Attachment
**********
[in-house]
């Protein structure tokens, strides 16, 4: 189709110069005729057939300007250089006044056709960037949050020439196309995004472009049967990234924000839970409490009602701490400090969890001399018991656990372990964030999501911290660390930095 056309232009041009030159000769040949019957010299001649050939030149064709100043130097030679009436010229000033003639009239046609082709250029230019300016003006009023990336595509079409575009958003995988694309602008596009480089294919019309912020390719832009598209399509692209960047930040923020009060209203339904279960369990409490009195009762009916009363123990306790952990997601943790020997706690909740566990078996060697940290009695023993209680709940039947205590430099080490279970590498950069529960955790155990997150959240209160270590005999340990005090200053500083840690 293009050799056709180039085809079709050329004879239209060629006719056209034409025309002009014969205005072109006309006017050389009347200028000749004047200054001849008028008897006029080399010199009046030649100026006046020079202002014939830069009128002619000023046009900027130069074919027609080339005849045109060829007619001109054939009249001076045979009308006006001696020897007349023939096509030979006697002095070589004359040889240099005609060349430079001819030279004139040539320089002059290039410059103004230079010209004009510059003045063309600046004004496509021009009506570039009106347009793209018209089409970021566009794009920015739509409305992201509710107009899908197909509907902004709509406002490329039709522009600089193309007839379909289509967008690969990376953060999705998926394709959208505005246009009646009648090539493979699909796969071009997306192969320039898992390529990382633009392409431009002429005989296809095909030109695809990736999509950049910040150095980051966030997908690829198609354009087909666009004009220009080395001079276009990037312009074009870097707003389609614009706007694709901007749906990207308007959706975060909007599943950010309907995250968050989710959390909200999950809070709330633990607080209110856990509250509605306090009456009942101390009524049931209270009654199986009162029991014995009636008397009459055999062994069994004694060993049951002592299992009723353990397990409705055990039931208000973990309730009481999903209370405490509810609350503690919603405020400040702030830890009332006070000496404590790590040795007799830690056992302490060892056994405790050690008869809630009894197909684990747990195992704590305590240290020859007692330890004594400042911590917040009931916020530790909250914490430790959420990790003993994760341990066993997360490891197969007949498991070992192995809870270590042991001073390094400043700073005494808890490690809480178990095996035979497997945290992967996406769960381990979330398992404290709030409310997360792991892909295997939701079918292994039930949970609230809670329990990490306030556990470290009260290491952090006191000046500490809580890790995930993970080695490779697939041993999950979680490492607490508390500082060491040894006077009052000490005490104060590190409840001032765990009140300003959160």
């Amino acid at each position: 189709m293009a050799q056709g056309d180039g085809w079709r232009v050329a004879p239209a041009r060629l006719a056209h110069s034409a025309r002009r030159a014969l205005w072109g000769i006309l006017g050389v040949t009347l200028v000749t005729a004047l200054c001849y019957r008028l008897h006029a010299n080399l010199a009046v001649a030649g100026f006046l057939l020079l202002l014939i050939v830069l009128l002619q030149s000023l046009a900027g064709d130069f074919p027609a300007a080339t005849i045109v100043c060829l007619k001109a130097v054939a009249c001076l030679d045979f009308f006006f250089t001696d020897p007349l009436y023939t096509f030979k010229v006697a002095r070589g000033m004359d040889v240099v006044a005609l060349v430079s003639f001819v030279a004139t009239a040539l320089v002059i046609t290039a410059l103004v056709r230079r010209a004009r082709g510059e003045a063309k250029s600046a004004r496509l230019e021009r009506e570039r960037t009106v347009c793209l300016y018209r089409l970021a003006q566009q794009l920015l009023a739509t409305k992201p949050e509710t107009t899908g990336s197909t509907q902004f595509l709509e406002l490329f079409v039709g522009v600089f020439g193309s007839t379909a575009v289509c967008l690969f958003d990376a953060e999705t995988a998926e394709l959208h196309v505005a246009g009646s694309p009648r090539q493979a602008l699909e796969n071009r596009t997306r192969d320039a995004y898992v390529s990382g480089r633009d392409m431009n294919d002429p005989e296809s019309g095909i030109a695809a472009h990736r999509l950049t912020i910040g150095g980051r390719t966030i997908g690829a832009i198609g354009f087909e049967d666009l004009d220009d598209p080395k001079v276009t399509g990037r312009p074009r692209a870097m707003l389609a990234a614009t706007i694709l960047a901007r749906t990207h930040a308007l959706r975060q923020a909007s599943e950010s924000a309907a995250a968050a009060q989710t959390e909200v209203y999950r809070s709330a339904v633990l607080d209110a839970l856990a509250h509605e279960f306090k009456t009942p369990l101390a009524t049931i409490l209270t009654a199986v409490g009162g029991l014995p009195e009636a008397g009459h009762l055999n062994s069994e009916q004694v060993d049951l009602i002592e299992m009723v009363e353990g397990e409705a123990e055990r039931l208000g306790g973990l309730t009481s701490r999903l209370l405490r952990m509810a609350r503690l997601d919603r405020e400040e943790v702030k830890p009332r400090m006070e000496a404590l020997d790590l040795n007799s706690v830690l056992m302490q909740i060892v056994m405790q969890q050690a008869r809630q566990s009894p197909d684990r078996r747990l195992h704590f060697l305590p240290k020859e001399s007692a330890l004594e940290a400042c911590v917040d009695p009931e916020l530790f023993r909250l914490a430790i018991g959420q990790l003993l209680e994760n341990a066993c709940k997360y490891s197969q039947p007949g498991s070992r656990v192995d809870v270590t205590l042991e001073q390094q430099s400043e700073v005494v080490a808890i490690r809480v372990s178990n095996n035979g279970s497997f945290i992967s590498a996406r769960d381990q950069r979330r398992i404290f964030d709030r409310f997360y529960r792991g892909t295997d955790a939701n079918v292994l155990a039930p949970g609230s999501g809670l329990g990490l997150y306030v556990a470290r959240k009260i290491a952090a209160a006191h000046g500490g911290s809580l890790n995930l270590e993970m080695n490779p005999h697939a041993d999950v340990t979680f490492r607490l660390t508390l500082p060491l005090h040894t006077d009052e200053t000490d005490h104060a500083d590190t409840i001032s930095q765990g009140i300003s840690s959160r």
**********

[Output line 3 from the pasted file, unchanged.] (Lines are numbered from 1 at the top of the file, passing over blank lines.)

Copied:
């Amino acid at each position: 189709m293009a050799q056709g056309d180039g085809w079709r232009v050329a004879p239209a041009r060629l006719a056209h110069s034409a025309r002009r030159a014969l205005w072109g000769i006309l006017g050389v040949t009347l200028v000749t005729a004047l200054c001849y019957r008028l008897h006029a010299n080399l010199a009046v001649a030649g100026f006046l057939l020079l202002l014939i050939v830069l009128l002619q030149s000023l046009a900027g064709d130069f074919p027609a300007a080339t005849i045109v100043c060829l007619k001109a130097v054939a009249c001076l030679d045979f009308f006006f250089t001696d020897p007349l009436y023939t096509f030979k010229v006697a002095r070589g000033m004359d040889v240099v006044a005609l060349v430079s003639f001819v030279a004139t009239a040539l320089v002059i046609t290039a410059l103004v056709r230079r010209a004009r082709g510059e003045a063309k250029s600046a004004r496509l230019e021009r009506e570039r960037t009106v347009c793209l300016y018209r089409l970021a003006q566009q794009l920015l009023a739509t409305k992201p949050e509710t107009t899908g990336s197909t509907q902004f595509l709509e406002l490329f079409v039709g522009v600089f020439g193309s007839t379909a575009v289509c967008l690969f958003d990376a953060e999705t995988a998926e394709l959208h196309v505005a246009g009646s694309p009648r090539q493979a602008l699909e796969n071009r596009t997306r192969d320039a995004y898992v390529s990382g480089r633009d392409m431009n294919d002429p005989e296809s019309g095909i030109a695809a472009h990736r999509l950049t912020i910040g150095g980051r390719t966030i997908g690829a832009i198609g354009f087909e049967d666009l004009d220009d598209p080395k001079v276009t399509g990037r312009p074009r692209a870097m707003l389609a990234a614009t706007i694709l960047a901007r749906t990207h930040a308007l959706r975060q923020a909007s599943e950010s924000a309907a995250a968050a009060q989710t959390e909200v209203y999950r809070s709330a339904v633990l607080d209110a839970l856990a509250h509605e279960f306090k009456t009942p369990l101390a009524t049931i409490l209270t009654a199986v409490g009162g029991l014995p009195e009636a008397g009459h009762l055999n062994s069994e009916q004694v060993d049951l009602i002592e299992m009723v009363e353990g397990e409705a123990e055990r039931l208000g306790g973990l309730t009481s701490r999903l209370l405490r952990m509810a609350r503690l997601d919603r405020e400040e943790v702030k830890p009332r400090m006070e000496a404590l020997d790590l040795n007799s706690v830690l056992m302490q909740i060892v056994m405790q969890q050690a008869r809630q566990s009894p197909d684990r078996r747990l195992h704590f060697l305590p240290k020859e001399s007692a330890l004594e940290a400042c911590v917040d009695p009931e916020l530790f023993r909250l914490a430790i018991g959420q990790l003993l209680e994760n341990a066993c709940k997360y490891s197969q039947p007949g498991s070992r656990v192995d809870v270590t205590l042991e001073q390094q430099s400043e700073v005494v080490a808890i490690r809480v372990s178990n095996n035979g279970s497997f945290i992967s590498a996406r769960d381990q950069r979330r398992i404290f964030d709030r409310f997360y529960r792991g892909t295997d955790a939701n079918v292994l155990a039930p949970g609230s999501g809670l329990g990490l997150y306030v556990a470290r959240k009260i290491a952090a209160a006191h000046g500490g911290s809580l890790n995930l270590e993970m080695n490779p005999h697939a041993d999950v340990t979680f490492r607490l660390t508390l500082p060491l005090h040894t006077d009052e200053t000490d005490h104060a500083d590190t409840i001032s930095q765990g009140i300003s840690s959160r």